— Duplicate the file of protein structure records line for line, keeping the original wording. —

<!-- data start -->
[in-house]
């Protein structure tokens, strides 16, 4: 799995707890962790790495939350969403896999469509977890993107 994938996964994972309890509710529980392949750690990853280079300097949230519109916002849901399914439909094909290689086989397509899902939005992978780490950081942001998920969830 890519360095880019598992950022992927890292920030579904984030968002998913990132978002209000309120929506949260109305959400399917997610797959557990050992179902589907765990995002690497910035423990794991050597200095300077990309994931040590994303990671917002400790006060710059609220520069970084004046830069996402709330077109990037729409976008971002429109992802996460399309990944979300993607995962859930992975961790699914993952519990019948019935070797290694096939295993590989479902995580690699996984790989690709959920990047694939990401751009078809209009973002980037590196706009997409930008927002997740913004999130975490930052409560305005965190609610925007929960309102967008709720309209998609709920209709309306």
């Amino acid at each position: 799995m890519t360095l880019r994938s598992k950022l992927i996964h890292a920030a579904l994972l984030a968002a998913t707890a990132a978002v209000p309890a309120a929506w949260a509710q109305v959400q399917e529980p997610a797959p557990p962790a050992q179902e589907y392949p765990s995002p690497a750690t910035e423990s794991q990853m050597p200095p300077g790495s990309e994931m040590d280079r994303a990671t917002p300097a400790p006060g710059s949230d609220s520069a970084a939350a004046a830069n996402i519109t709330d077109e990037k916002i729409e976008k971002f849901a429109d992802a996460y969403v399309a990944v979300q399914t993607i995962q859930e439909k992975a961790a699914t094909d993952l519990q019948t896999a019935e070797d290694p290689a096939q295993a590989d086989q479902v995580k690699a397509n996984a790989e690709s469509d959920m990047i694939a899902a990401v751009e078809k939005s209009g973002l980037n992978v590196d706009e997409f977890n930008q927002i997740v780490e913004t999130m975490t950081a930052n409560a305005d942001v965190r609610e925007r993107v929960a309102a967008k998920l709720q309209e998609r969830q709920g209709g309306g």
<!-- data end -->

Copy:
[in-house]
């Protein structure tokens, strides 16, 4: 799995707890962790790495939350969403896999469509977890993107 994938996964994972309890509710529980392949750690990853280079300097949230519109916002849901399914439909094909290689086989397509899902939005992978780490950081942001998920969830 890519360095880019598992950022992927890292920030579904984030968002998913990132978002209000309120929506949260109305959400399917997610797959557990050992179902589907765990995002690497910035423990794991050597200095300077990309994931040590994303990671917002400790006060710059609220520069970084004046830069996402709330077109990037729409976008971002429109992802996460399309990944979300993607995962859930992975961790699914993952519990019948019935070797290694096939295993590989479902995580690699996984790989690709959920990047694939990401751009078809209009973002980037590196706009997409930008927002997740913004999130975490930052409560305005965190609610925007929960309102967008709720309209998609709920209709309306």
């Amino acid at each position: 799995m890519t360095l880019r994938s598992k950022l992927i996964h890292a920030a579904l994972l984030a968002a998913t707890a990132a978002v209000p309890a309120a929506w949260a509710q109305v959400q399917e529980p997610a797959p557990p962790a050992q179902e589907y392949p765990s995002p690497a750690t910035e423990s794991q990853m050597p200095p300077g790495s990309e994931m040590d280079r994303a990671t917002p300097a400790p006060g710059s949230d609220s520069a970084a939350a004046a830069n996402i519109t709330d077109e990037k916002i729409e976008k971002f849901a429109d992802a996460y969403v399309a990944v979300q399914t993607i995962q859930e439909k992975a961790a699914t094909d993952l519990q019948t896999a019935e070797d290694p290689a096939q295993a590989d086989q479902v995580k690699a397509n996984a790989e690709s469509d959920m990047i694939a899902a990401v751009e078809k939005s209009g973002l980037n992978v590196d706009e997409f977890n930008q927002i997740v780490e913004t999130m975490t950081a930052n409560a305005d942001v965190r609610e925007r993107v929960a309102a967008k998920l709720q309209e998609r969830q709920g209709g309306g």